Whether you’ve just gotten rid of cable or want to supplement your TV package with online video, now’s an excellent time to buy a media streaming device. Compared to the typical smart TV, standalone streamers such as the Roku Streaming Stick and Amazon Fire TV tend to have bigger app selections, faster performance, and more features. And with so much competition between device makers, the hardware is becoming faster, more capable, and more affordable.
We constantly test all the latest devices, including Roku players, Fire TV devices, Android TV devices, Apple TV, and Chromecast. We review each new generation of hardware and constantly revisit the software and app selection so we can help you determine which platform is right for you. Here are our picks for the best streaming boxes and sticks, along with all of our most current product reviews. Our recommendations will change over time as new products come to market.
A lot has changed since last year, when the Roku 3 was our default recommendation. That honor now goes to Amazon’s Fire TV, which has largely caught up on supporting the biggest streaming services—see our app comparison chart for more details—and has moved ahead in terms of app quality. Services like PlayStation Vue and HBO Go simply look and perform better on Fire TV than they do on Roku’s hardware.
Amazon also has a firm grasp on what a modern streaming device should be. The home screen emphasizes content over individual apps, so you’re less likely to be paralyzed about what to watch, and Amazon has become less fixated on pushing its own content to the exclusion of other sources. Recommendations from Netflix and HBO Go, for instance, are now available straight from the home screen.
On top of those strengths, Amazon’s Alexa voice assistant is icing. Using the Fire TV’s voice remote, you can search for videos, launch an app, ask for sports scores or news briefings, play music, control your smart home devices, and order stuff from Amazon.com. Those features help elevate the Fire TV from just a streaming box to the hub of your living room.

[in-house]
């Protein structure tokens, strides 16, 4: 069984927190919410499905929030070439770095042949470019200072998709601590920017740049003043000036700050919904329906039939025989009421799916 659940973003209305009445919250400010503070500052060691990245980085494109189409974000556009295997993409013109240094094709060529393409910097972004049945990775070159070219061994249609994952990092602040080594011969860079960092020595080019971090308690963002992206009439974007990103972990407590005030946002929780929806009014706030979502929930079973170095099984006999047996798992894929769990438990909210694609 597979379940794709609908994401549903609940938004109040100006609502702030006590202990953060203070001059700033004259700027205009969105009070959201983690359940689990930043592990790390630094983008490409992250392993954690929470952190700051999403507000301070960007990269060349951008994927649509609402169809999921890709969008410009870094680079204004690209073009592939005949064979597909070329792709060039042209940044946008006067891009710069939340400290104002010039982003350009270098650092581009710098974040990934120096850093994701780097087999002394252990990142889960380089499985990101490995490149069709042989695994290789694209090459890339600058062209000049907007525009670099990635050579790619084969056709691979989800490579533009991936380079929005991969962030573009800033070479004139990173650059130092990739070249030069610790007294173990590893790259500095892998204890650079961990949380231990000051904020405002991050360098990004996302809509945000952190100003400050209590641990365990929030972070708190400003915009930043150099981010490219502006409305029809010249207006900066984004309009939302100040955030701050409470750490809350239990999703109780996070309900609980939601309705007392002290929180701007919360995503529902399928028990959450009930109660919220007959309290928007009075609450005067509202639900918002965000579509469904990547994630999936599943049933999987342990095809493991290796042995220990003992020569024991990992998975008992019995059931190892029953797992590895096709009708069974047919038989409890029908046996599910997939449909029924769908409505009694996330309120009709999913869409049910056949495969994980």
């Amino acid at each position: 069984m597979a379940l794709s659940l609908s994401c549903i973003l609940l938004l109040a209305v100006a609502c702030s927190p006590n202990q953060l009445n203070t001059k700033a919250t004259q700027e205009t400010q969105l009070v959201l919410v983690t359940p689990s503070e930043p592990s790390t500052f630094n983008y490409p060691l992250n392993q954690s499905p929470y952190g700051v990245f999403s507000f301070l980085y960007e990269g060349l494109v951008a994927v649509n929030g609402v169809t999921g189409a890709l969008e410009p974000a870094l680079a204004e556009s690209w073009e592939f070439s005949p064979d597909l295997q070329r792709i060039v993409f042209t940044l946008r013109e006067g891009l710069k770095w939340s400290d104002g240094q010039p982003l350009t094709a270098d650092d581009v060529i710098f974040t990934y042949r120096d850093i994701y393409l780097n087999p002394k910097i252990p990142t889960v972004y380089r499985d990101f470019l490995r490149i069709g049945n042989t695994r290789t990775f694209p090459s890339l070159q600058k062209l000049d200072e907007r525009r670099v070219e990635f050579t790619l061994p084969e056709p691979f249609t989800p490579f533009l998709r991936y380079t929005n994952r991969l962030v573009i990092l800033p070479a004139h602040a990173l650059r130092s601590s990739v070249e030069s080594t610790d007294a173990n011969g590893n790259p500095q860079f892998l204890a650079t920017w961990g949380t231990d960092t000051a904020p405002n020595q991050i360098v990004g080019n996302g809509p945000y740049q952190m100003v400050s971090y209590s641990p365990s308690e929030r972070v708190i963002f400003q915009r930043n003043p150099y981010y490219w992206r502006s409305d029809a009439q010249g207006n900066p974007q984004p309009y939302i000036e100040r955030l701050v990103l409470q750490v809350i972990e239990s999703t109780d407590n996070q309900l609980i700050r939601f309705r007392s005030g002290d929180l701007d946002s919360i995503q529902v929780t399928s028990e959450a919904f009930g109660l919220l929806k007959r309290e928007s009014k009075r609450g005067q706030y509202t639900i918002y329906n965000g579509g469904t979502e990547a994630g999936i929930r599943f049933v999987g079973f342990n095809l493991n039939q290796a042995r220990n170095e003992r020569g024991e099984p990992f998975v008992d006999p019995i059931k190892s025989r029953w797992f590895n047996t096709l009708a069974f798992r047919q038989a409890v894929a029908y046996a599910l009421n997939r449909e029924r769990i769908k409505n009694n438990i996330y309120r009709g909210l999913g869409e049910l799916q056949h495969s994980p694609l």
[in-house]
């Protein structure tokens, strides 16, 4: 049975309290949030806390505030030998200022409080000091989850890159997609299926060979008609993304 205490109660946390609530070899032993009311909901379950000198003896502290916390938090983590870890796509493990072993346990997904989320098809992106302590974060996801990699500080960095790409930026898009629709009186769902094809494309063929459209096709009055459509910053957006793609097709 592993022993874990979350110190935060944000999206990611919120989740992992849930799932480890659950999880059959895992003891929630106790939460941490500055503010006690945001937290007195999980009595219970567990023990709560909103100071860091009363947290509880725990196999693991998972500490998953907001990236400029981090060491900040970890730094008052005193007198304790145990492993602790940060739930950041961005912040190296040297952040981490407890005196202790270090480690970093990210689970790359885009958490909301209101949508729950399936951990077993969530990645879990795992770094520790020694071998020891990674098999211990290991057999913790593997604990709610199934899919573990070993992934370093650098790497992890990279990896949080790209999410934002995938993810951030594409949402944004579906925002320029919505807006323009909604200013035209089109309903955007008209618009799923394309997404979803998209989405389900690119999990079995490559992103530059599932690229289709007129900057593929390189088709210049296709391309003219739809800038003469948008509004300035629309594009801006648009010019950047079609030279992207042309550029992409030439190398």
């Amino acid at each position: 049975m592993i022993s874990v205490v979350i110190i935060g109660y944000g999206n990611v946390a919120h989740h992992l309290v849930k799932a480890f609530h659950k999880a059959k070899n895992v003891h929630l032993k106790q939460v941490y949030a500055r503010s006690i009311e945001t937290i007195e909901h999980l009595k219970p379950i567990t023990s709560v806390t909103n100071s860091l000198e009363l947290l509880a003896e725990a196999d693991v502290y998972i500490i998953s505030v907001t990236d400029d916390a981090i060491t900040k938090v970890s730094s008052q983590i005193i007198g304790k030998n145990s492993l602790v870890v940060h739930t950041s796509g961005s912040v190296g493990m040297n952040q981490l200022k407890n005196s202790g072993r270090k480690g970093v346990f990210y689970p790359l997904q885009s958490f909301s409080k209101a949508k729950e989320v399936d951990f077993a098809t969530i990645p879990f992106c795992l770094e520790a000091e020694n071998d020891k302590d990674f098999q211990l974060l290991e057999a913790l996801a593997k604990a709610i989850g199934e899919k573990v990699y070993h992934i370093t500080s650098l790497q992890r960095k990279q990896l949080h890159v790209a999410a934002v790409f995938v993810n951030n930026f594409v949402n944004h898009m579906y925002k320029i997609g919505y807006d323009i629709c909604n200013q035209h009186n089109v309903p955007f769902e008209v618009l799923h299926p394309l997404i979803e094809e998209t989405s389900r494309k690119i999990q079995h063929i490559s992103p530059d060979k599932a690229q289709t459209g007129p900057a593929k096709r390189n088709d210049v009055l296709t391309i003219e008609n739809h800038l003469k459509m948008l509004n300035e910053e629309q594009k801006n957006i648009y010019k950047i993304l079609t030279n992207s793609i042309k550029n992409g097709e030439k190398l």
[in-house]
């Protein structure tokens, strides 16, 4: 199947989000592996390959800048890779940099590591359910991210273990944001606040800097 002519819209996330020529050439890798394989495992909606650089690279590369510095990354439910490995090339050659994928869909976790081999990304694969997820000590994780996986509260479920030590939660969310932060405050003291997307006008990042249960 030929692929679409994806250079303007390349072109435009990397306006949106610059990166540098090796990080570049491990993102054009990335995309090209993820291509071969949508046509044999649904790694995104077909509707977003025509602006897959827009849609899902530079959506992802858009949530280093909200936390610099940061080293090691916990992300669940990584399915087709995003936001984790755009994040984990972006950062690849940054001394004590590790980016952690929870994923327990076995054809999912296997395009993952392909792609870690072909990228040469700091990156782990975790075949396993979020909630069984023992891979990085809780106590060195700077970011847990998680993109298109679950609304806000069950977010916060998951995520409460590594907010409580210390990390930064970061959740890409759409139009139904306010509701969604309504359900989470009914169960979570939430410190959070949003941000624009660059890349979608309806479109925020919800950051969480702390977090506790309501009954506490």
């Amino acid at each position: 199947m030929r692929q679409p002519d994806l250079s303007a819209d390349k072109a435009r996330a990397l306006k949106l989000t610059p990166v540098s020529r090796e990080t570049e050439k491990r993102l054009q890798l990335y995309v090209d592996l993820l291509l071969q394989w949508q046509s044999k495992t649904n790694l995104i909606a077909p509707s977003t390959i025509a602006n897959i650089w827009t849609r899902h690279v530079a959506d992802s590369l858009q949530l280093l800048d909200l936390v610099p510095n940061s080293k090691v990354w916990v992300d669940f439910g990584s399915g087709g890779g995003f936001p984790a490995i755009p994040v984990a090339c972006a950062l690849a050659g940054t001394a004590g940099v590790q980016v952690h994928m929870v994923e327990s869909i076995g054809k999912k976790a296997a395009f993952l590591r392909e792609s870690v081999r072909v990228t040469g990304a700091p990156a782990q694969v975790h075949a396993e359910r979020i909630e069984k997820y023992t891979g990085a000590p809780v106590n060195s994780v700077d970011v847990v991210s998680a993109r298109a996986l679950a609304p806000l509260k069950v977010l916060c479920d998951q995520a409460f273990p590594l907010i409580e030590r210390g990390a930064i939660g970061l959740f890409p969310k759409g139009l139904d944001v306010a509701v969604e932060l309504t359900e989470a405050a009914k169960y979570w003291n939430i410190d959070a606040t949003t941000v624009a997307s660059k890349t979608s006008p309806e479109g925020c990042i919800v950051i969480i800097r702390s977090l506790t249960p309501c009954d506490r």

Best budget streaming device: Roku Streaming Stick
Amazon’s platform might be forward thinking, but its budget offering—the $40 Amazon Fire TV Stick—feels a little less adequate. That’s why we’re naming Roku’s Streaming Stick best budget streamer. Roku’s player feels less encumbered by loading times and interface sluggishness, and it packs some whiz-bang features, such as private listening through your smart phone, and an “instant replay” button that skips back in time and temporarily adds closed captions. It’s an ideal pick for your second or third television, or for someone else as a gift.
Best 4K HDR streaming device: Roku Premiere+
Early adopters of 4K HDR televisions will want a streaming device that plays 4K HDR content, and for that, Roku is still king. Compared to other 4K HDR streaming devices such as the Xiaomi Mi Box and Chromecast Ultra, the Roku Premiere+ ($100) supports more sources of 4K and 4K HDR content. Roku also makes that content easy to find with a “4K Spotlight” app that highlights supported apps and videos. If you’re willing to spend a little more, the $130 Roku Ultra adds voice search, USB storage, and a remote-finding feature, but it’s not a must-have upgrade.
Apple TV is on the pricey side, but it’s an obvious choice for folks who’ve devoted themselves to the Apple ecosystem. It’s the only streaming box that supports iTunes videos, Apple Music, and AirPlay streaming, and it serves as a HomeKit hub for remote control of your smart home. The box is also screamingly fast, and the Siri remote has full support for TV volume and power.
Chromecast is an intriguing alternative if you like the idea of using a phone or tablet as the remote control. Because all the navigation happens on a separate device, Chromecast remains cheap, yet never feels slow. You can get years of use out of this device without feeling like it’s become obsolete.